bottleofbeer Mon 21-Jan-13 16:55:29

Watto, I use Sytrol (I sound like an advert) it's basically iron in a bottle (tastes lovely too, remember when you were a kid and medicine tasted nice? - it's like that) couple of swigs tablespoons a day and you're laughing!

It'll probably bring your HB count high enough. Especially if you swill it down with orange juice and lay off the tea and coffee for a bit grin

Just keep it well away from the kids.

I can't give blood, the US won't take it because I'm English and the English wouldn't take it because mine is incredibly hard to get out and after many frustrating attempts resulting in less than a 1/4 of a pint they told me not to come back. They also didn't like me watching them, they said that most people look away.

DH didn't give for years because he is squeamish but was bullied into it at work when we lived in the UK and came home all "it really wasn't as bad as I thought!" He has big easy veins.

mentlejen Mon 21-Jan-13 18:00:09

Thanks for this thread. I haven't given blood since I started having children and just got out of the habit/hadn't thought about it since I stopped breastfeeding this time round. I just booked into my next local session to donate...

BanoffeeSplitz Mon 21-Jan-13 18:04:26

Tholeon - at the session I went to, I spotted a few rolls of "My Mum Gave Blood Today" stickers, so I think you might be OK wink.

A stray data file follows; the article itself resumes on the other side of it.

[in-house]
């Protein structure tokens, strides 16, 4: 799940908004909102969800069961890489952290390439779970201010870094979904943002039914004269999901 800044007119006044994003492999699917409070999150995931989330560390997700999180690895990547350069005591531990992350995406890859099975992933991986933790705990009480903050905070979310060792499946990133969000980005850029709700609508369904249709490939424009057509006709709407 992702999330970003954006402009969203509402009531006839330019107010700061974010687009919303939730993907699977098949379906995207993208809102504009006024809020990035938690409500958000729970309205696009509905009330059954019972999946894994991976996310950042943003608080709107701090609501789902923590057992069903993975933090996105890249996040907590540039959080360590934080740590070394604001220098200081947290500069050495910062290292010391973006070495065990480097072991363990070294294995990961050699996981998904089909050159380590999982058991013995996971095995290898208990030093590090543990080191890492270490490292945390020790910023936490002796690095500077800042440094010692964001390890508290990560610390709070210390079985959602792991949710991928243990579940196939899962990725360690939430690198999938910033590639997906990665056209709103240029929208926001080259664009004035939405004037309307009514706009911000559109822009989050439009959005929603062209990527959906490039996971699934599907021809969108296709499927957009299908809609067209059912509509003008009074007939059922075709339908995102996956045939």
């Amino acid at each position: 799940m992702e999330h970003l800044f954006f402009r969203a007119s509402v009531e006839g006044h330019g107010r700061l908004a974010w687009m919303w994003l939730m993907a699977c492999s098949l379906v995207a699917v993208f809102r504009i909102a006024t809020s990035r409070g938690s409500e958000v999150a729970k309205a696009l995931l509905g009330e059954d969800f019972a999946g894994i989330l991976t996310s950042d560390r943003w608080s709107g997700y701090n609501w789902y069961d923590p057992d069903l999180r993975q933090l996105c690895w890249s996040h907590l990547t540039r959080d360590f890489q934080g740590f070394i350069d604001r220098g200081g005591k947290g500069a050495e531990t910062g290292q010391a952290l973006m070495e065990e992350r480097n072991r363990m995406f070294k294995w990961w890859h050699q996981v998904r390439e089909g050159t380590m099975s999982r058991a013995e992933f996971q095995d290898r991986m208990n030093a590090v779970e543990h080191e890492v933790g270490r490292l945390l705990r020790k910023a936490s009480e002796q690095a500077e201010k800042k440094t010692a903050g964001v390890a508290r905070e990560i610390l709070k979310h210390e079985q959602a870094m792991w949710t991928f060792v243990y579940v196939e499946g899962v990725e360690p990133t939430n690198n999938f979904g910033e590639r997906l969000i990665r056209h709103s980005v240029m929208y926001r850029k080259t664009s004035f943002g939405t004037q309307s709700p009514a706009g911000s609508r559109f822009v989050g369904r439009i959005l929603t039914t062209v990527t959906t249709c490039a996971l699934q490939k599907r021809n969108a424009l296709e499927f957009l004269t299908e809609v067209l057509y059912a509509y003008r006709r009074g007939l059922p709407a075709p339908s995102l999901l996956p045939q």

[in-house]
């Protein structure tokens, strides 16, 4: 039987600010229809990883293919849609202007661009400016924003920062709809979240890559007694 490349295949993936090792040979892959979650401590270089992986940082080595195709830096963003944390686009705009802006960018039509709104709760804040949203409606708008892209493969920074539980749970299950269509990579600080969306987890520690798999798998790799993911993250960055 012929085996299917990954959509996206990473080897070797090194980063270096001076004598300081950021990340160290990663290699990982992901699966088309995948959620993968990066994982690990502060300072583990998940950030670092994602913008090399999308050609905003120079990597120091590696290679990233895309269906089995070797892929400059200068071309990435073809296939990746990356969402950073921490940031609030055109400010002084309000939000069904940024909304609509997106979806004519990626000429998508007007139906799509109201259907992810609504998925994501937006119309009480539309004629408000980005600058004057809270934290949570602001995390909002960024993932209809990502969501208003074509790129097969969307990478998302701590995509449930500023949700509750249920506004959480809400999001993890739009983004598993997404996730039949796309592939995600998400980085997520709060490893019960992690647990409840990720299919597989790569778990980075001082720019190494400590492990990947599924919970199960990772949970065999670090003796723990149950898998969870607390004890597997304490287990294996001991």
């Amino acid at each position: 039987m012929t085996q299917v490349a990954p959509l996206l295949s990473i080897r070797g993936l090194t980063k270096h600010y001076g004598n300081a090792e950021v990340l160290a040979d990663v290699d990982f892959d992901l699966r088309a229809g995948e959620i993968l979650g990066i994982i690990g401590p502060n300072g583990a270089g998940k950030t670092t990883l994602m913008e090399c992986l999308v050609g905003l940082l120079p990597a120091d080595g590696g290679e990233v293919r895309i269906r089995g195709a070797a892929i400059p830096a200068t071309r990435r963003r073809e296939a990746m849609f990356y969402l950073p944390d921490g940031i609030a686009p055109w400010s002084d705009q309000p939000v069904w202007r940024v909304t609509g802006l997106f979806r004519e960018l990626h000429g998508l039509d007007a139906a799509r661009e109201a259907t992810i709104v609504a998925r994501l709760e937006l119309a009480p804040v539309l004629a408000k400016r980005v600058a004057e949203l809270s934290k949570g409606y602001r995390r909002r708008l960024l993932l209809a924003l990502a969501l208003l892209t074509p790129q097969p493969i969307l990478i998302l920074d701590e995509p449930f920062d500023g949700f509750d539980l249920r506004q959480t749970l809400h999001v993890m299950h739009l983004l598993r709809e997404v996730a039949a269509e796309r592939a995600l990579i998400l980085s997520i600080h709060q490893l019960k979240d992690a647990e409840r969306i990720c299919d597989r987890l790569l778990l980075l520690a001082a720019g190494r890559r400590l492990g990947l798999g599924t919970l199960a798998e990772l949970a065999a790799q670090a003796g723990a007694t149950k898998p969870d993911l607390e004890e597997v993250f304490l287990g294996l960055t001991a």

Perhaps phone first so see when is a good time (eg daytime not a busy lunctime or after-work session). You do have to stay on your reclining bed contraption for the 10 mins (?) of the actual donation which might be a problem, but at a quiet time there may well be enough spare nurses / support staff to take care of the DC.

Good question though - not having been since pre-DC, I would've assumed it was difficult to take them. Now having been TBH I think they would be so pleased to see you that they'd bend over backwards to help smile.

BanoffeeSplitz Mon 21-Jan-13 18:06:24

Oh - and there are plentiful minipacks of biscuits, crisps, cups of water to be fetched etc which would help with distracting an older DC.

Watto1 Mon 21-Jan-13 19:48:36

Thanks for the recommendation bottle. I'll give it a go!

amyboo Mon 21-Jan-13 20:51:05

I'd love to give blood. But the Red Cross in most EU countries that I know of (I live in Belgium) won't accept blood/organs from people who lived in the UK for 6 months or more in the eighties. We all have CJD, or areat risk of it apparently. I gave blood twice before I left the UK though.